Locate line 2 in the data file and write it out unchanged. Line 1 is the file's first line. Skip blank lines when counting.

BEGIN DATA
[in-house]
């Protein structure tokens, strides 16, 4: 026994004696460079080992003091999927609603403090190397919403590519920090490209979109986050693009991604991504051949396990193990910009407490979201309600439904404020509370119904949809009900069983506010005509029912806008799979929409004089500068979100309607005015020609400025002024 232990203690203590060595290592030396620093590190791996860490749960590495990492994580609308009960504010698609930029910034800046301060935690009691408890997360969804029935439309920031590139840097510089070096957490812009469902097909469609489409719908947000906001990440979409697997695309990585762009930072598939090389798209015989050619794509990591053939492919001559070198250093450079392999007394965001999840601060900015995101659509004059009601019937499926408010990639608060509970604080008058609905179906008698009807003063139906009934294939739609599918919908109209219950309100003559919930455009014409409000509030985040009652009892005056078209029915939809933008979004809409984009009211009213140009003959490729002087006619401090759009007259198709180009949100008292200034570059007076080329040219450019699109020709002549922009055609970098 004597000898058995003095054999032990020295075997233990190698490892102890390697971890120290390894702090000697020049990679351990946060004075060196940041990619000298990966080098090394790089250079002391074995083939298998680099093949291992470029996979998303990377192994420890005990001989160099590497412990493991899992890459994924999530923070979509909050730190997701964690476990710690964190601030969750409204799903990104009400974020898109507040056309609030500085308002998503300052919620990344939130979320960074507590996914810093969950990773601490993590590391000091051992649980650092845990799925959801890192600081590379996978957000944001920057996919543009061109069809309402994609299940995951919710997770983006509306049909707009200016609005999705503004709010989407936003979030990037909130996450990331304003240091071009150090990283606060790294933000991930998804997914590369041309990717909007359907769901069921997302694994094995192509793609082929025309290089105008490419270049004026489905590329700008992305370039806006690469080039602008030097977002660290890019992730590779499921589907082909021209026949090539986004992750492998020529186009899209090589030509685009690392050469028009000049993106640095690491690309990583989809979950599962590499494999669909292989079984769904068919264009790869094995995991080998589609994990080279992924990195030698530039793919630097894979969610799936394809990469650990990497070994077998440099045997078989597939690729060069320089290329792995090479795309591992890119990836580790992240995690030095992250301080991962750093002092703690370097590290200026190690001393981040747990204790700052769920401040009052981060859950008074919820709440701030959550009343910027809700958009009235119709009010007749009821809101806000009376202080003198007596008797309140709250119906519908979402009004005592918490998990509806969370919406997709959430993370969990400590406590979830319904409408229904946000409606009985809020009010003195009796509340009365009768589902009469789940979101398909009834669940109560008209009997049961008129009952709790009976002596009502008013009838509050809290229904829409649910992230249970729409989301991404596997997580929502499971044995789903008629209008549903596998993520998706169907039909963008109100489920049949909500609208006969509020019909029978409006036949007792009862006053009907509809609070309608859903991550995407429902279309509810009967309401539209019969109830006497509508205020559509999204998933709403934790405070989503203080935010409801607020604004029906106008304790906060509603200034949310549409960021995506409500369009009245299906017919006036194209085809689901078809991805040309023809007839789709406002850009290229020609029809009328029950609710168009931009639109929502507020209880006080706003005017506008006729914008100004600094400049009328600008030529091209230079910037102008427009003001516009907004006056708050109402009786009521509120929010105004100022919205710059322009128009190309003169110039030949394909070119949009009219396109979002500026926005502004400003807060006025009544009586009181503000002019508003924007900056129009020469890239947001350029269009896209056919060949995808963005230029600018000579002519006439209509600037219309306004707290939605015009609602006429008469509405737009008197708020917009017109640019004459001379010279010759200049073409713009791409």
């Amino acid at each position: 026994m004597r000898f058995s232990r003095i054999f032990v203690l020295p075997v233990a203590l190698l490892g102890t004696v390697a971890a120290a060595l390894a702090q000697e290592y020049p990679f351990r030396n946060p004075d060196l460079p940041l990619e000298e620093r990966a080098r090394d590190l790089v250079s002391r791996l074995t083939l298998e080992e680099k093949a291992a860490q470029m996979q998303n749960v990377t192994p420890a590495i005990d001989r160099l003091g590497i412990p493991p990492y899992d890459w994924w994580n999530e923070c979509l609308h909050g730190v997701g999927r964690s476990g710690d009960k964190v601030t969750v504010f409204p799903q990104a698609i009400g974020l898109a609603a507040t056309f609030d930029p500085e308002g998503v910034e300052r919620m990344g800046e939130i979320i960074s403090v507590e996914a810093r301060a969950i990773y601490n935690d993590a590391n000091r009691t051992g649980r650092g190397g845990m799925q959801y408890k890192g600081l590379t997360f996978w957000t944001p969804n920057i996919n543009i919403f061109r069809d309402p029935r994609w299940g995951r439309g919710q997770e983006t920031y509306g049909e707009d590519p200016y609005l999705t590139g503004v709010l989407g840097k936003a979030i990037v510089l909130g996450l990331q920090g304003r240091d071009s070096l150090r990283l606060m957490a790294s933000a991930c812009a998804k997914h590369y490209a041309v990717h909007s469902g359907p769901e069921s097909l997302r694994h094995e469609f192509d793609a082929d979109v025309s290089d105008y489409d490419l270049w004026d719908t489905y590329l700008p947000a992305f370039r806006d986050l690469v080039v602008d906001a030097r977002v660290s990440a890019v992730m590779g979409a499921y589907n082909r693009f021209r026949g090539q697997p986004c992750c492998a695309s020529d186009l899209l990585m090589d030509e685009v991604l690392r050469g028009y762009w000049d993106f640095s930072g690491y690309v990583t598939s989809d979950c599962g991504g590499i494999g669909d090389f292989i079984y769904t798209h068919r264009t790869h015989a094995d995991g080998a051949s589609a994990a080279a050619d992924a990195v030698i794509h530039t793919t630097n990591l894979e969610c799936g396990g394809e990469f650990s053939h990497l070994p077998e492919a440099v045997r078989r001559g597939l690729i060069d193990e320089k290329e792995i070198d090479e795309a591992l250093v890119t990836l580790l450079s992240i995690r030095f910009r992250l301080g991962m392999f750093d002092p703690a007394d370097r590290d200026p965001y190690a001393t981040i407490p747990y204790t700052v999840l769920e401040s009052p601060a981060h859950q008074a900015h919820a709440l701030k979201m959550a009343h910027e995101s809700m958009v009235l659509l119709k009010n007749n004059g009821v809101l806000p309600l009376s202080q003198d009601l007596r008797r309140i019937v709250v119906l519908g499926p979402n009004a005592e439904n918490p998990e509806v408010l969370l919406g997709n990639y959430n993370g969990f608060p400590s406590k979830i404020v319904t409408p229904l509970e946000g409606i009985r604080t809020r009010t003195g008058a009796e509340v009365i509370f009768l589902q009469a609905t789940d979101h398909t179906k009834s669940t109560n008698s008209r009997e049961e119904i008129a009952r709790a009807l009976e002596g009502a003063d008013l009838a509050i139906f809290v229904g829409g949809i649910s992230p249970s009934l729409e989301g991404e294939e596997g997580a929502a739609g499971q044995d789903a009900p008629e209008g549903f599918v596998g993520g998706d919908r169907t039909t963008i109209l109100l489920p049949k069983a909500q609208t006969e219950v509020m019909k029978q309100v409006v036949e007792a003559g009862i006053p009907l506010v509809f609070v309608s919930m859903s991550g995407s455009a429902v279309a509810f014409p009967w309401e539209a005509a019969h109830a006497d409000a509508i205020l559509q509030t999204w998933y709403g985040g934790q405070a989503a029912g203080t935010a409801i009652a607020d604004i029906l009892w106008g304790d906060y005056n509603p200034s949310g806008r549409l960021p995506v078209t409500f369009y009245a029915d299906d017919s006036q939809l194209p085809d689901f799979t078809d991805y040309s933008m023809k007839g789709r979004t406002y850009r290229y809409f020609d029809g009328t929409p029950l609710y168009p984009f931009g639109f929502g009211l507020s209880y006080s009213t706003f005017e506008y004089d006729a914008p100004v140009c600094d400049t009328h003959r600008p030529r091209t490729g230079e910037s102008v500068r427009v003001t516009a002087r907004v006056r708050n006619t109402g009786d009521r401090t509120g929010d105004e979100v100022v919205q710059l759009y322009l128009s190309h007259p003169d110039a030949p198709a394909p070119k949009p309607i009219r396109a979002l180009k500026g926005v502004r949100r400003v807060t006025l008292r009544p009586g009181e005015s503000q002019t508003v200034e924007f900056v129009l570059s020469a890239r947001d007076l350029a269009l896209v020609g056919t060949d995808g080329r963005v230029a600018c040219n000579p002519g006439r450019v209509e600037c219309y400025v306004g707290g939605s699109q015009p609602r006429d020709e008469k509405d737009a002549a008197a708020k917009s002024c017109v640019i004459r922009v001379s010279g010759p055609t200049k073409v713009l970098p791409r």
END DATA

């Protein structure tokens, strides 16, 4: 026994004696460079080992003091999927609603403090190397919403590519920090490209979109986050693009991604991504051949396990193990910009407490979201309600439904404020509370119904949809009900069983506010005509029912806008799979929409004089500068979100309607005015020609400025002024 232990203690203590060595290592030396620093590190791996860490749960590495990492994580609308009960504010698609930029910034800046301060935690009691408890997360969804029935439309920031590139840097510089070096957490812009469902097909469609489409719908947000906001990440979409697997695309990585762009930072598939090389798209015989050619794509990591053939492919001559070198250093450079392999007394965001999840601060900015995101659509004059009601019937499926408010990639608060509970604080008058609905179906008698009807003063139906009934294939739609599918919908109209219950309100003559919930455009014409409000509030985040009652009892005056078209029915939809933008979004809409984009009211009213140009003959490729002087006619401090759009007259198709180009949100008292200034570059007076080329040219450019699109020709002549922009055609970098 004597000898058995003095054999032990020295075997233990190698490892102890390697971890120290390894702090000697020049990679351990946060004075060196940041990619000298990966080098090394790089250079002391074995083939298998680099093949291992470029996979998303990377192994420890005990001989160099590497412990493991899992890459994924999530923070979509909050730190997701964690476990710690964190601030969750409204799903990104009400974020898109507040056309609030500085308002998503300052919620990344939130979320960074507590996914810093969950990773601490993590590391000091051992649980650092845990799925959801890192600081590379996978957000944001920057996919543009061109069809309402994609299940995951919710997770983006509306049909707009200016609005999705503004709010989407936003979030990037909130996450990331304003240091071009150090990283606060790294933000991930998804997914590369041309990717909007359907769901069921997302694994094995192509793609082929025309290089105008490419270049004026489905590329700008992305370039806006690469080039602008030097977002660290890019992730590779499921589907082909021209026949090539986004992750492998020529186009899209090589030509685009690392050469028009000049993106640095690491690309990583989809979950599962590499494999669909292989079984769904068919264009790869094995995991080998589609994990080279992924990195030698530039793919630097894979969610799936394809990469650990990497070994077998440099045997078989597939690729060069320089290329792995090479795309591992890119990836580790992240995690030095992250301080991962750093002092703690370097590290200026190690001393981040747990204790700052769920401040009052981060859950008074919820709440701030959550009343910027809700958009009235119709009010007749009821809101806000009376202080003198007596008797309140709250119906519908979402009004005592918490998990509806969370919406997709959430993370969990400590406590979830319904409408229904946000409606009985809020009010003195009796509340009365009768589902009469789940979101398909009834669940109560008209009997049961008129009952709790009976002596009502008013009838509050809290229904829409649910992230249970729409989301991404596997997580929502499971044995789903008629209008549903596998993520998706169907039909963008109100489920049949909500609208006969509020019909029978409006036949007792009862006053009907509809609070309608859903991550995407429902279309509810009967309401539209019969109830006497509508205020559509999204998933709403934790405070989503203080935010409801607020604004029906106008304790906060509603200034949310549409960021995506409500369009009245299906017919006036194209085809689901078809991805040309023809007839789709406002850009290229020609029809009328029950609710168009931009639109929502507020209880006080706003005017506008006729914008100004600094400049009328600008030529091209230079910037102008427009003001516009907004006056708050109402009786009521509120929010105004100022919205710059322009128009190309003169110039030949394909070119949009009219396109979002500026926005502004400003807060006025009544009586009181503000002019508003924007900056129009020469890239947001350029269009896209056919060949995808963005230029600018000579002519006439209509600037219309306004707290939605015009609602006429008469509405737009008197708020917009017109640019004459001379010279010759200049073409713009791409």